Toxins from British Columbia coal mines discovered in US waters: US study

A new U.S. study has confirmed that coal mines in southeastern British Columbia are contaminating waters shared by Canada and the United States, adding that miners’ attempts to remove selenium from wastewater are not doing much difference in the quantity flowing south.

“It makes a little dent,” said Meryl Storb of the United States Geological Survey, lead author of the recently published study.

“However, water treatment is much less successful in reducing the total annual ma*s moving downstream.”

Selenium, an element toxic to fish found in coal deposits, has long been a source of conflict between British Columbia, Canada and the U.S. government. The contaminant comes from the steelmaking coal mines of Elk Valley, British Columbia, where mining has continued for decades.

Storb said his teams looked at selenium levels in the Kootenay River, which runs through similar geography but has no coal mines. Selenium levels in the Kootenay River are one-tenth those in the Elk River, where selenium consistently exceeds British Columbia and Canadian environmental protection standards.

Story continues below advertisement

She said the overall annual amount of selenium flowing down the Elk River and into Lake Koocanusa has more than quadrupled since measurements began in 1985.

Teck says it has installed a $1.4 billion water treatment system at the mine and is structuring new operations to minimize the amount of runoff. It claims to capture at least 95 percent of the selenium from its current operations.

Company spokesperson Chris Stannell said Teck has quadrupled its water treatment capacity since 2020 and plans to double it again by 2027. He also noted that the rate of increase in Total selenium in the Elk River had slowed.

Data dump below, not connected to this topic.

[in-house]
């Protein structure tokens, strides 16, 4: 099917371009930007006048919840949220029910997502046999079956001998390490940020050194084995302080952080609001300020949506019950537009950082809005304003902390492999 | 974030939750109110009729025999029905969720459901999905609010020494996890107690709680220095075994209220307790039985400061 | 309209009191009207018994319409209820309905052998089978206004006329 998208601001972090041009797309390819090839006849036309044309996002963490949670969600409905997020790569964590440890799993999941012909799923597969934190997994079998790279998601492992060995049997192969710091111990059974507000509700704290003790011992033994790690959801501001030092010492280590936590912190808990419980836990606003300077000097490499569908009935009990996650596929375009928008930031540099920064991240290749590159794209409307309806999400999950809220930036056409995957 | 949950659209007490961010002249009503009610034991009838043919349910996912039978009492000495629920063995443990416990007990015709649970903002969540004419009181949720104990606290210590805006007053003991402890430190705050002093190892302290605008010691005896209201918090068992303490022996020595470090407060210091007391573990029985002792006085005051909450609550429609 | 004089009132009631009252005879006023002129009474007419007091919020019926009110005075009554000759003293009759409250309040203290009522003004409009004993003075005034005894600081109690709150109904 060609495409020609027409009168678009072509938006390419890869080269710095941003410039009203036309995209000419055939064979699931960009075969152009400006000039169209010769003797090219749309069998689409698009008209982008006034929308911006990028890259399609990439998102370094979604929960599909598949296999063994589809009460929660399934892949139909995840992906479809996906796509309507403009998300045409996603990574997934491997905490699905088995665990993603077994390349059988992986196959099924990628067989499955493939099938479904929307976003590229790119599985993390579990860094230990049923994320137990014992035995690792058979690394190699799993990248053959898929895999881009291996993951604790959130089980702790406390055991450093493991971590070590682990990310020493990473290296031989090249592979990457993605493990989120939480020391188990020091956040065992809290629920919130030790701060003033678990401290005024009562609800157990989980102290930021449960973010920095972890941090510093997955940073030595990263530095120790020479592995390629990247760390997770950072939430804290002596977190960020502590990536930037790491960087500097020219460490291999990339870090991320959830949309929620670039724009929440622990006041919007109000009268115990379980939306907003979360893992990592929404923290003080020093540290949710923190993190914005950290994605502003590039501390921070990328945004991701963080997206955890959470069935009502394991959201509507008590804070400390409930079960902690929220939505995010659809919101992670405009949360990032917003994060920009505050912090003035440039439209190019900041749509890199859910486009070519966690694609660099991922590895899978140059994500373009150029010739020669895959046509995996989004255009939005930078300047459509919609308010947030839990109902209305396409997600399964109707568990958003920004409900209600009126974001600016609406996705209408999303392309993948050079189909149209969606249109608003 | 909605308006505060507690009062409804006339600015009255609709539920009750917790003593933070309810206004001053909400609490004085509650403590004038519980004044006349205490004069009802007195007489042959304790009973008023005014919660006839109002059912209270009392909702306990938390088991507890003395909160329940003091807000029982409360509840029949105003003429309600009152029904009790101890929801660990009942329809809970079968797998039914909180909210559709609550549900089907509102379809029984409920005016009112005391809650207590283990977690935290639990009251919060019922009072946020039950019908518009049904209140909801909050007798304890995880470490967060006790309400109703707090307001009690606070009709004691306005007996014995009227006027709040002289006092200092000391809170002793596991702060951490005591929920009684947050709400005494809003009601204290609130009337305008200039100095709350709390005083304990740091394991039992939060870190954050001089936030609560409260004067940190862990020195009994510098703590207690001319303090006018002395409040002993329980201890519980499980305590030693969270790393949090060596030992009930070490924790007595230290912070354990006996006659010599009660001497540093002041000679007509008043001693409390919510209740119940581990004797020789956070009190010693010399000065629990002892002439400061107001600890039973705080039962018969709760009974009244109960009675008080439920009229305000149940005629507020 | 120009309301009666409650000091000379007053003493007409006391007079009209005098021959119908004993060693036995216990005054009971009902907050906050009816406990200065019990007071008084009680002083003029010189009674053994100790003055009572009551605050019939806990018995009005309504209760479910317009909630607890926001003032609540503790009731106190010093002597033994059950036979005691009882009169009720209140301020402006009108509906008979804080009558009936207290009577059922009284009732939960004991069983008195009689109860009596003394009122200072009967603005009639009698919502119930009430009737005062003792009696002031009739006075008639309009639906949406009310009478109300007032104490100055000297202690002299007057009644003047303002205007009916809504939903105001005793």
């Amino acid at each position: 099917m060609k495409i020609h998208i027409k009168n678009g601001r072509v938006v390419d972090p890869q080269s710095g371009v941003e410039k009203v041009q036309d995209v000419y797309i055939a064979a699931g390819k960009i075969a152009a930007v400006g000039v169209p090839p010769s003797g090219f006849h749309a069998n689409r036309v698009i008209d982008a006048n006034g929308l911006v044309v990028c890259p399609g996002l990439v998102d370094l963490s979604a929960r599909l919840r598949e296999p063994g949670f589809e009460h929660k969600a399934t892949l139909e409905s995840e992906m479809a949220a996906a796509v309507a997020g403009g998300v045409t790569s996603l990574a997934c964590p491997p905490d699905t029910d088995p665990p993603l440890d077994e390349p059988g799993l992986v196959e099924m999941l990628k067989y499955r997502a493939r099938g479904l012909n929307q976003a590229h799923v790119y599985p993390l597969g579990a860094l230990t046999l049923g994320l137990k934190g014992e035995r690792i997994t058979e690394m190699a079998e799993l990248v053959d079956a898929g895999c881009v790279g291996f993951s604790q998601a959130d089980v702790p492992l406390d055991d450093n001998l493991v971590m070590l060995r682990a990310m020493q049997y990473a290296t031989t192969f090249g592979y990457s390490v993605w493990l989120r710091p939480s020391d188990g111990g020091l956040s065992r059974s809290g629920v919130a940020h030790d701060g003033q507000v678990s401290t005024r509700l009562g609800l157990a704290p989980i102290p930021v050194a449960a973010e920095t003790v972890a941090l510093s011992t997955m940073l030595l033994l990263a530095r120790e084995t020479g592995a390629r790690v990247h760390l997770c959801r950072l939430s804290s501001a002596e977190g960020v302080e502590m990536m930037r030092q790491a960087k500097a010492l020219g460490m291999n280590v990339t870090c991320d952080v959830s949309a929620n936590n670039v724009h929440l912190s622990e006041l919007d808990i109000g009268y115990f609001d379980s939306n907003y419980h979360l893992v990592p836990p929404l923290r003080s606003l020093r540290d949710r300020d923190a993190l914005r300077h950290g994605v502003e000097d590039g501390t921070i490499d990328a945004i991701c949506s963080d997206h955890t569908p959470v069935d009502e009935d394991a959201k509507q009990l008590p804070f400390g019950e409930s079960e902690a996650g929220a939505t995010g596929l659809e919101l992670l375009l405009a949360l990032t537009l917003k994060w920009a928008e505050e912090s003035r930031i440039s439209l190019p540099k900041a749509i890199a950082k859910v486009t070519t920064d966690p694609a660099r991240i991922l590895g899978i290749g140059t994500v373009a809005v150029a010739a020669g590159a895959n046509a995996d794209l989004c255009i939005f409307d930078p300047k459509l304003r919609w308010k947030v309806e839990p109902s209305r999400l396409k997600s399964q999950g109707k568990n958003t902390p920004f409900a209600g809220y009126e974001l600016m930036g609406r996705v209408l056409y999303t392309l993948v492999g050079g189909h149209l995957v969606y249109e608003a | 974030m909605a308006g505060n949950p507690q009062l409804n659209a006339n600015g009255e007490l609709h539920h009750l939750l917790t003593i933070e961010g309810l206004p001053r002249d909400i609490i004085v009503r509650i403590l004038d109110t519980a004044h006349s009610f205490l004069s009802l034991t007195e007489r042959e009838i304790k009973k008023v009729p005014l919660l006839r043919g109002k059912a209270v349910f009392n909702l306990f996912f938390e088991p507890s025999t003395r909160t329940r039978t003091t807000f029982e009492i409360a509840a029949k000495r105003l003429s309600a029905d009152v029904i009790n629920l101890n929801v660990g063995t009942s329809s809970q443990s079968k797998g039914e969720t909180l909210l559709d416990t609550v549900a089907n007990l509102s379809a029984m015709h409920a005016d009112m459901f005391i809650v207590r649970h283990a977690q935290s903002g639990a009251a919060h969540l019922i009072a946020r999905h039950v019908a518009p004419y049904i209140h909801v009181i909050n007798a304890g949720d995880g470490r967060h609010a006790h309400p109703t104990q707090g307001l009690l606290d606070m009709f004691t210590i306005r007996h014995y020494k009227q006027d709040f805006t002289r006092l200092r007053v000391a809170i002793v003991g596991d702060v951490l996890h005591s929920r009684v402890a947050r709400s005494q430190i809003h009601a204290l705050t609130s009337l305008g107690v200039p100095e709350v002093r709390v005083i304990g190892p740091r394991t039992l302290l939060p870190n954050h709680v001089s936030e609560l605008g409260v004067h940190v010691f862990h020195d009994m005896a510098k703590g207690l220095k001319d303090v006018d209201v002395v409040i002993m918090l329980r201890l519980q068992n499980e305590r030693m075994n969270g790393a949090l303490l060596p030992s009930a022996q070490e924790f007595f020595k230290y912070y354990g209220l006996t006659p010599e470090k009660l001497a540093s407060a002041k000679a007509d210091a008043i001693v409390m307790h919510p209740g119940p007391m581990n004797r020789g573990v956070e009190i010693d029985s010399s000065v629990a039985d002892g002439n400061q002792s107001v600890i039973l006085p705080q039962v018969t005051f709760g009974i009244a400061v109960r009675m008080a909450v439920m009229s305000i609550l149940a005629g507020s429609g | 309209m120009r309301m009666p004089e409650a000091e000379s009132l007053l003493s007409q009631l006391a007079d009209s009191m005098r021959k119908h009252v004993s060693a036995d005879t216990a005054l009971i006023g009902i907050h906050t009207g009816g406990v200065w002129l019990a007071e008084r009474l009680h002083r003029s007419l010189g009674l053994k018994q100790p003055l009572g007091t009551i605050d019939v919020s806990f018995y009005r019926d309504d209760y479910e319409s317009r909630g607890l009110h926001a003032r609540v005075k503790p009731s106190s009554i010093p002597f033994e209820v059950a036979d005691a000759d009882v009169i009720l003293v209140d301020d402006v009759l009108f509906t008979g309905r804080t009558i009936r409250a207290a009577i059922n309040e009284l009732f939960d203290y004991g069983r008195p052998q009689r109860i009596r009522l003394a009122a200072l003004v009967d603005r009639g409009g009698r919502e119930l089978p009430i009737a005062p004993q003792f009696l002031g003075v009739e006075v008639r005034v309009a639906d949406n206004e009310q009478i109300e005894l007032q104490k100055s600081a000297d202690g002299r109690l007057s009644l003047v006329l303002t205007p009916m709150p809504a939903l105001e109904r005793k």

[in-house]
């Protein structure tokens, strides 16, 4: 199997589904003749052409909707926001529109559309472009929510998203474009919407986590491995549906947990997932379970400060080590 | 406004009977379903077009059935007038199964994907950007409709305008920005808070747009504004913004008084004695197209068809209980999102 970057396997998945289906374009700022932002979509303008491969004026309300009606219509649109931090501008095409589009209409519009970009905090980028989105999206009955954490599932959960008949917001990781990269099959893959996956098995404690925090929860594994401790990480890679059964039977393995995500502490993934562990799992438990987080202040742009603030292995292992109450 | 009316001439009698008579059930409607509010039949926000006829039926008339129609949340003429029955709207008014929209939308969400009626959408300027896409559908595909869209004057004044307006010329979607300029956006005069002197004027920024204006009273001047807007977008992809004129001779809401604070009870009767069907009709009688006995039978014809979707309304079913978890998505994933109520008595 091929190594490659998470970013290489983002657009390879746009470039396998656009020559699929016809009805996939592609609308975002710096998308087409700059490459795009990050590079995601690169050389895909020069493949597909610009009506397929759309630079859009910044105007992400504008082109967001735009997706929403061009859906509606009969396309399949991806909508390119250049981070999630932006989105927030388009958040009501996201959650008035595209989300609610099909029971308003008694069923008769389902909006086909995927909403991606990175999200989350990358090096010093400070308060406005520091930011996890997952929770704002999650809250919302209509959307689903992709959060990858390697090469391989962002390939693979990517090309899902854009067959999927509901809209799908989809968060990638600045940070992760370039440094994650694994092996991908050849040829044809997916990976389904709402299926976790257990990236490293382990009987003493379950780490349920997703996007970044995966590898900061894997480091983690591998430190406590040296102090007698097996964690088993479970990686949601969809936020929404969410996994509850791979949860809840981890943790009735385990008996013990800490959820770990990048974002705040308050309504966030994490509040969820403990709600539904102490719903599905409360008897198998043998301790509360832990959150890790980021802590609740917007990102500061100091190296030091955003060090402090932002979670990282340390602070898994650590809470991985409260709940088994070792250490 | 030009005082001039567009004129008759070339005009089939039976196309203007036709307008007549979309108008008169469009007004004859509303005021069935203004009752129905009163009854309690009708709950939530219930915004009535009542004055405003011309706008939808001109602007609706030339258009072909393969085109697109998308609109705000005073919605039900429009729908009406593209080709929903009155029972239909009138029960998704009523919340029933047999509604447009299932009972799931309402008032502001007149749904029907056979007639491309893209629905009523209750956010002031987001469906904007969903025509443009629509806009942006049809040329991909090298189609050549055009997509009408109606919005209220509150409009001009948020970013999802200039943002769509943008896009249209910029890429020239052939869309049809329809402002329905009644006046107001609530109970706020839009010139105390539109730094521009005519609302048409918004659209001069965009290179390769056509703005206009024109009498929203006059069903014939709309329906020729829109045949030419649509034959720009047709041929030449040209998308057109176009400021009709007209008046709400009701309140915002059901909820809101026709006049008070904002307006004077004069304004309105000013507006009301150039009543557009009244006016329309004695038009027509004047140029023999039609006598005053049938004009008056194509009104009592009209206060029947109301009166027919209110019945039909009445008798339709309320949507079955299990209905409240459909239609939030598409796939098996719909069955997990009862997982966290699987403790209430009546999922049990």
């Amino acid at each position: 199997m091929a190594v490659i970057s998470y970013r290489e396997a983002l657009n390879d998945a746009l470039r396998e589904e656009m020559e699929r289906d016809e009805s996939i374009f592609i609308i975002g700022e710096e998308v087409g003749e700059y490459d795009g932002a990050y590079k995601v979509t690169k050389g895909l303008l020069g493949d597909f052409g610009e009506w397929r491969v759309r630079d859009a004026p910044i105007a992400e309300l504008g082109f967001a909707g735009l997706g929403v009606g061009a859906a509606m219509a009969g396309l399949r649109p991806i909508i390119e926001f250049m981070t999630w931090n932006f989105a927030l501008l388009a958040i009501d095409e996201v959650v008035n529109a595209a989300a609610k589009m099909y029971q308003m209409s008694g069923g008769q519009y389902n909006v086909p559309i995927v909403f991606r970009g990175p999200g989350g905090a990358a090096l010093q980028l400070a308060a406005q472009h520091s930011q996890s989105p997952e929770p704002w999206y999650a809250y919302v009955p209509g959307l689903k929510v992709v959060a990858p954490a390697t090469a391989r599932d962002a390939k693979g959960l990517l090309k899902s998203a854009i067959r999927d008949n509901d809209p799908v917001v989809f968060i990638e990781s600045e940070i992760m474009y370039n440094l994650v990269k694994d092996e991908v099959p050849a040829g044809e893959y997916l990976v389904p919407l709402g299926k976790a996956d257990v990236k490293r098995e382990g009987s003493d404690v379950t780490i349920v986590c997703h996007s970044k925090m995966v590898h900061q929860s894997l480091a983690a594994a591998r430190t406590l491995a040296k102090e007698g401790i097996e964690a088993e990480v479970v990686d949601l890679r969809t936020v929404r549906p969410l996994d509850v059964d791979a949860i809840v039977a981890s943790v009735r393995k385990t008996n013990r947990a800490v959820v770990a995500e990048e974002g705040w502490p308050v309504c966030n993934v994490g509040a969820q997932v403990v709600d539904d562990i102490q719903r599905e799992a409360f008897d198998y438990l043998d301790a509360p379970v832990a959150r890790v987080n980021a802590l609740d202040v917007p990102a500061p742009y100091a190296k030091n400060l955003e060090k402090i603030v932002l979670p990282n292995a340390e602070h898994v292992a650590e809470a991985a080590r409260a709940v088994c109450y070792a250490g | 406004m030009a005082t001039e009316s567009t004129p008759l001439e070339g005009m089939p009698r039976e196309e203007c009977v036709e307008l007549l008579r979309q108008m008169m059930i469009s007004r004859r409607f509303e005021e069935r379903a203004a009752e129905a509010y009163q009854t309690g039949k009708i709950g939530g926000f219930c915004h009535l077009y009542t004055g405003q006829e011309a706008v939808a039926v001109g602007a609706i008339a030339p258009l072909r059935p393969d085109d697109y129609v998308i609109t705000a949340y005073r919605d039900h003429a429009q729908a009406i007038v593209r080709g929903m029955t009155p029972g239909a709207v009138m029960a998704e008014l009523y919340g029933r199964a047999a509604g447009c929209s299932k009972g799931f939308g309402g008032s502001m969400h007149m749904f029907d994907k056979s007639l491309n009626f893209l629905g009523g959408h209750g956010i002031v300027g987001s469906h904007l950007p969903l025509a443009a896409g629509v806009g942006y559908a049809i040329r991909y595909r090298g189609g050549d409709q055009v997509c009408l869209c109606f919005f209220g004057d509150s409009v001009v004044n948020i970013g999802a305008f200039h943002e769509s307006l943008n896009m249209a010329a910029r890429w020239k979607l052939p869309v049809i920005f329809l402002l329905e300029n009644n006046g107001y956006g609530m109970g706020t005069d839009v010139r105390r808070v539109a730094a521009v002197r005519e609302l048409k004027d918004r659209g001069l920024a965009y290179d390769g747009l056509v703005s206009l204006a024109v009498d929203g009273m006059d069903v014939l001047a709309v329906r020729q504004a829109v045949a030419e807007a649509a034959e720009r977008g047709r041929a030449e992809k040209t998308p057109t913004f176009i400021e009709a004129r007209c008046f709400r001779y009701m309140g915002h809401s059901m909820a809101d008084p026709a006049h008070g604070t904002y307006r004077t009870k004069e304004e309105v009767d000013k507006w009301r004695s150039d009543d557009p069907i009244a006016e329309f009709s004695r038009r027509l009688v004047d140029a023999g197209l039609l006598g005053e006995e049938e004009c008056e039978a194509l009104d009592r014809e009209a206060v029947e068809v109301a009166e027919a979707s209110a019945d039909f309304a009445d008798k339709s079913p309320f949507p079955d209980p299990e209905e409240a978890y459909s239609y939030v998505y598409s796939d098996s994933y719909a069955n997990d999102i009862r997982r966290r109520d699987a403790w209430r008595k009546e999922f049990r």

“Monitoring shows that selenium concentrations have stabilized and are decreasing downstream,” he said in a statement. “We expect further significant reductions in selenium… as more facilities come online. »

Story continues below advertisement

Stannell said Montana government data shows selenium concentrations in Lake Koocanusa water have been stable since at least 2012.

Storb acknowledged that Teck’s water treatment has been effective in reducing toxin concentrations in late fall and winter, when river levels are low.

“This is the time when they can be most effective,” she said. “They can treat the greatest proportion of water (in the river) and that’s when the concentrations are highest.”

But when flow is high, Teck’s facilities handle a smaller proportion of the river’s flow. Although selenium concentrations during these periods of high flow are lower, the greater volume of moving water means that the overall selenium flux downstream is increased.

“Most of the selenium ma*s is carried downstream during periods of high flow – snowmelt, mainly,” Storb said. “They don’t have much impact on ma*s reduction.”

Story continues below advertisement

In 1985, the report estimated that just under two tons of selenium flowed from the Elk River into Lake Koocanusa. Last year, this figure had increased to almost 11 tonnes.

Teck said the new mining operations are designed to prevent rain and snow from entering the waste rock and to channel any runoff to processing plants.

But Storb said these new operations would create increasingly larger piles of waste rock, increasing the risks of selenium leaching into the environment.

“This provides a longer path and more material for the water to flow over, potentially picking up more selenium as it goes,” she said.

“We’ve seen these really big upward trends. We do not yet know whether or not treatment will address these tendencies.

U.S. officials have for years called for a joint U.S.-Canada investigation into the situation, under the aegis of the International Joint Commission, which deals with cross-border water issues. Canada has not yet accepted any.

Story continues below advertisement

This month, Montana Sen. Jon Tester wrote to U.S. Secretary of State Anthony Blinken asking him to either involve Canada in such an investigation or launch one without its northern neighbor.

“Our drinking water is too important to stand idly by while Canada fails to meet its commitments under the agreement,” Tester wrote on November 14.

Tester said he has been trying to do something about this problem since 2015.

First Nations on both sides of the border have also called for a joint Canadian-American investigation.

Teck is in the process of selling its Canadian coal mines to Swiss company Glencore PLC.

&copy 2023 The Canadian Press

Leave a Reply

Your email address will not be published. Required fields are marked *

Back to top button